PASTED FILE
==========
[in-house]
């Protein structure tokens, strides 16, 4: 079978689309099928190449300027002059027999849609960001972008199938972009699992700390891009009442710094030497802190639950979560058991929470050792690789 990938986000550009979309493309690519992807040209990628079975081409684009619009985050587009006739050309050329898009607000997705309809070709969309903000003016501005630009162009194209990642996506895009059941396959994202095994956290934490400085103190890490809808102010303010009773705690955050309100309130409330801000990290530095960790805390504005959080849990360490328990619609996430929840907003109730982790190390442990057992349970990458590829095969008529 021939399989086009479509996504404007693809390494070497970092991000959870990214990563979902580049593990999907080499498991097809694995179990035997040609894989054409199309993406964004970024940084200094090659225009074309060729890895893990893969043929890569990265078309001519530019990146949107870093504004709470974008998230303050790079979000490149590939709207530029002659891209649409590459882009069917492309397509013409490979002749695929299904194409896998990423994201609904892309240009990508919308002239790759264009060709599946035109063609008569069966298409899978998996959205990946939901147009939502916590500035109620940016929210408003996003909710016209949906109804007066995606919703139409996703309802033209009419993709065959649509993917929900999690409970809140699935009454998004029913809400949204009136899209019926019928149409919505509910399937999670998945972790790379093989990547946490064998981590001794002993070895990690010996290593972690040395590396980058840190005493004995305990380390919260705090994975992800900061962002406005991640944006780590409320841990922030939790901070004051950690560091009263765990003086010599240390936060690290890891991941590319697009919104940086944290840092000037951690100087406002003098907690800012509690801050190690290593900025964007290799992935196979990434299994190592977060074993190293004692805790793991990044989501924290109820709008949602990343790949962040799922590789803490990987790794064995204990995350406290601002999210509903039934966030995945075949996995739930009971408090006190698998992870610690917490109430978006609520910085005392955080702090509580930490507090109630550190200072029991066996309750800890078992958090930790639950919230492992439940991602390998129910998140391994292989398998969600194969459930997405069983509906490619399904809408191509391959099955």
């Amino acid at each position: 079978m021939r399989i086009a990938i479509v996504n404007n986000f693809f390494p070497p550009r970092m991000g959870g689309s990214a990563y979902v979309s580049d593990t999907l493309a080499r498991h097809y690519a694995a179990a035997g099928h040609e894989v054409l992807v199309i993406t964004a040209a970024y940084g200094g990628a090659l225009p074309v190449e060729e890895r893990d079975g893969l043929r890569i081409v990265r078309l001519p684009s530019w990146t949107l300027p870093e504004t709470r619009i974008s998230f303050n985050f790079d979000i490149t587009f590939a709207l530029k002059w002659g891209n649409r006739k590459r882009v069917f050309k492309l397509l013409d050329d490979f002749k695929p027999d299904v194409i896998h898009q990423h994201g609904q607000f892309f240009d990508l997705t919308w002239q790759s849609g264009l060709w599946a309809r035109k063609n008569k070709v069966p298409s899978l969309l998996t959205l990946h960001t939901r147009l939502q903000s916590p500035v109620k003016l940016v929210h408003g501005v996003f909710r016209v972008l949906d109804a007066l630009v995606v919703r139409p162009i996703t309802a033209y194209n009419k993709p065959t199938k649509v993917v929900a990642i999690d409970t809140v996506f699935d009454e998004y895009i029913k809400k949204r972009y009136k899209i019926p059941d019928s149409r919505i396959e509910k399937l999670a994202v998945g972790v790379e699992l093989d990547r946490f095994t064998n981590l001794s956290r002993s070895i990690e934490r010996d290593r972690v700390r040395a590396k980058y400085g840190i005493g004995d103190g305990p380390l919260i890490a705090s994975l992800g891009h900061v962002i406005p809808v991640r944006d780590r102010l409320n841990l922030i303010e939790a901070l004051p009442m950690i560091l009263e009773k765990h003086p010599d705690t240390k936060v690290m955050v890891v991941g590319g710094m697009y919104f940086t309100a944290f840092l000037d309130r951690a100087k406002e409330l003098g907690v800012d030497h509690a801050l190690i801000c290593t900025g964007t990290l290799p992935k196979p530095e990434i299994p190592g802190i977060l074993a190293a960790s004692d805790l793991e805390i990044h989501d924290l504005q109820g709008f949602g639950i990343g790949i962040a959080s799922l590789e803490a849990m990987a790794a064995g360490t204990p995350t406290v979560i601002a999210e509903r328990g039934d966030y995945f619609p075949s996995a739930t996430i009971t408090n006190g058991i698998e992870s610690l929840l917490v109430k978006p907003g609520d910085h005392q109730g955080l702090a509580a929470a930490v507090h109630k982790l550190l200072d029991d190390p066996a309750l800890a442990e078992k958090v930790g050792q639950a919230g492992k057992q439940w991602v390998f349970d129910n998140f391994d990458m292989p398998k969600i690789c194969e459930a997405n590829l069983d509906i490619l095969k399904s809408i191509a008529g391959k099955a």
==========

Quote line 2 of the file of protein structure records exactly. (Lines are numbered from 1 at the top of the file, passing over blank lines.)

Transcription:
């Protein structure tokens, strides 16, 4: 079978689309099928190449300027002059027999849609960001972008199938972009699992700390891009009442710094030497802190639950979560058991929470050792690789 990938986000550009979309493309690519992807040209990628079975081409684009619009985050587009006739050309050329898009607000997705309809070709969309903000003016501005630009162009194209990642996506895009059941396959994202095994956290934490400085103190890490809808102010303010009773705690955050309100309130409330801000990290530095960790805390504005959080849990360490328990619609996430929840907003109730982790190390442990057992349970990458590829095969008529 021939399989086009479509996504404007693809390494070497970092991000959870990214990563979902580049593990999907080499498991097809694995179990035997040609894989054409199309993406964004970024940084200094090659225009074309060729890895893990893969043929890569990265078309001519530019990146949107870093504004709470974008998230303050790079979000490149590939709207530029002659891209649409590459882009069917492309397509013409490979002749695929299904194409896998990423994201609904892309240009990508919308002239790759264009060709599946035109063609008569069966298409899978998996959205990946939901147009939502916590500035109620940016929210408003996003909710016209949906109804007066995606919703139409996703309802033209009419993709065959649509993917929900999690409970809140699935009454998004029913809400949204009136899209019926019928149409919505509910399937999670998945972790790379093989990547946490064998981590001794002993070895990690010996290593972690040395590396980058840190005493004995305990380390919260705090994975992800900061962002406005991640944006780590409320841990922030939790901070004051950690560091009263765990003086010599240390936060690290890891991941590319697009919104940086944290840092000037951690100087406002003098907690800012509690801050190690290593900025964007290799992935196979990434299994190592977060074993190293004692805790793991990044989501924290109820709008949602990343790949962040799922590789803490990987790794064995204990995350406290601002999210509903039934966030995945075949996995739930009971408090006190698998992870610690917490109430978006609520910085005392955080702090509580930490507090109630550190200072029991066996309750800890078992958090930790639950919230492992439940991602390998129910998140391994292989398998969600194969459930997405069983509906490619399904809408191509391959099955």